Healing from narcissistic abuse is a very difficult hurdle one must overcome. It’s so difficult because it requires the survivors of narcissistic abuse to acknowledge that what they’ve experienced was abuse.

Many survivors of narcissistic abuse had invested their entire wellbeing into the narcissistic relationship because they were manipulated so severely that even the mere thought of leaving evoked an enormous amount of shame and guilt within the survivor, both before and after they left the relationship. 

To create this article we asked a handful of therapists and the 67 survivors of narcissistic abuse that we work with, “How do you heal from narcissistic abuse after months, years, and even decades of a pervasive environment of manipulation?” 

Healing From Narcissistic Abuse Requires A Comprehensive Grasp of Your Trauma

One of the leading causes of individuals getting into, and remaining in narcissistic relationships is neglected trauma. We have spoken about this when referring to growing up in an abusive environment, but neglected trauma doesn’t always have to come from abusive households. 

Trauma could come from other influences in your life like coaches, teachers, friends, and any other person you may cross paths with.

childhood trauma can come from a variety of sources

Trauma can come from any experience that overwhelms your sense of being safe, or your sense of being okay with yourself. Neglected trauma is synonymous with a broken bone that never healed correctly, if you put pressure on it, it will break or cause extreme discomfort.

What Does Neglected Trauma Look Like?

  • Fear of not being good enough
  • Pervasive environment of self-blame and self-doubt
  • Feeling stupid, dirty, ugly, or unwanted
  • Feeling unlovable

There are many individuals who go through life flawlessly without addressing their trauma, but for those who have crossed paths with a narcissist, this is virtually impossible. Narcissistic behavior patterns are designed to sniff out the victims’ neglected trauma and exploit it.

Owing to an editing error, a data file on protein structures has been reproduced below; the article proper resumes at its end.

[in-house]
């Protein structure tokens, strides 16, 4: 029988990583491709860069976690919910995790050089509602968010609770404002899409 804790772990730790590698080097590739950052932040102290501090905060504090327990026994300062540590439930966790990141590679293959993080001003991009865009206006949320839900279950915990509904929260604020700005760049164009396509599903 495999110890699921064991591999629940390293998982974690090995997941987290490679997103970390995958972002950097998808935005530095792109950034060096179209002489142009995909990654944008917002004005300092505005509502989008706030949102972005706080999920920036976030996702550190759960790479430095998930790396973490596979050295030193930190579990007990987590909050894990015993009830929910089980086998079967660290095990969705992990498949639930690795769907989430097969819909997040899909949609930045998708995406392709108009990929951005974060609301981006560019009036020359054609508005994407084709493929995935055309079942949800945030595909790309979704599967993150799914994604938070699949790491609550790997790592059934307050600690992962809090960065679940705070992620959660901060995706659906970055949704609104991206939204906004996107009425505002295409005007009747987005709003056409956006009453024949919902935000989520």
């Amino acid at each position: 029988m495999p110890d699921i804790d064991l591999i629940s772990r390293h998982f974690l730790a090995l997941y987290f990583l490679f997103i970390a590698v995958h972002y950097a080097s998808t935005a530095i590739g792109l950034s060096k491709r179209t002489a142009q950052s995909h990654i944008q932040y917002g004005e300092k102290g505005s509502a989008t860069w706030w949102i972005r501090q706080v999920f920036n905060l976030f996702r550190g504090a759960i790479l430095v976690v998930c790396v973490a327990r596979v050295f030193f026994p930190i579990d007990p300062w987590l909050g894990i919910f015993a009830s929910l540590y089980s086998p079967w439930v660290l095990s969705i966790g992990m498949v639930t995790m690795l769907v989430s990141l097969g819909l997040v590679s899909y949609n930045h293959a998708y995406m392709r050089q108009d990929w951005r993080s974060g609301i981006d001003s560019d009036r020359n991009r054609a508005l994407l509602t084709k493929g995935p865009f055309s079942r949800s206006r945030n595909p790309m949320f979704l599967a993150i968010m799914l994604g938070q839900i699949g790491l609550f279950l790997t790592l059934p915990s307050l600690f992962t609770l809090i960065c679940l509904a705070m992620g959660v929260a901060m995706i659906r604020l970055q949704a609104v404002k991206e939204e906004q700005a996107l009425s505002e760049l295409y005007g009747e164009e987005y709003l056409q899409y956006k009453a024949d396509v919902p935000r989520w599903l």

Neglected Trauma Makes Us Vulnerable to Trauma Bonding 

Narcissistic behavior targets neglected trauma so severely that it is incredibly hard to leave and/or heal from narcissistic relationships, also known as trauma bonds

If you take a step back and look at some of the manipulative tactics narcissists use, it’s very understandable why addressing our neglected trauma should always be a priority when trying to escape and/or heal from narcissistic abuse. 

scapegoat is a person a narcissist uses to project their emotional inadequacy onto. One could equate a narcissist’s inability to process their own emotions to dropping a pack of Mentos into a soda bottle and closing the lid tightly, it’s going to explode and destroy the bottle.

image of a narcissist yelling at a scapegoat

Scapegoats are the equivalent to someone removing the cap off the soda bottle so the soda that is about to shoot out of the bottle has somewhere to go. 

Things Narcissists Say to Their Scapegoats

  • Anthony gets fired from his job because of his performance and his inability to process his shame causes him to go home and berate his son. “ You’re a pathetic person, you’ll never amount to anything in life!”
  • Sarah’s prom date decides to get back with his girlfriend a few weeks before the dance and she feels humiliated. She throws herself into a narcissistic rage and destroys her friend’s dress because she can’t handle the feeling of rejection so she chooses destruction.

Gaslighting is when a narcissist doubts and/or denies the reality and/or ability of their victims so frequently that the victim becomes consumed with self-doubt and can’t trust their own perception of themselves.

Gaslighting is the pinnacle of narcissistic abuse. Gaslighting opens the doors for all of the other manipulative tactics narcissists hold dear, to work.

Examples of Gaslighting 

  • That never happened, you’re remembering that wrong.
  • What are you talking about? I didn’t hit you!
  • It didn’t hurt that bad, you’re being dramatic.
  • Everyone thinks you’re crazy.
  • If you loved me, you’d be able to accept me for who I am.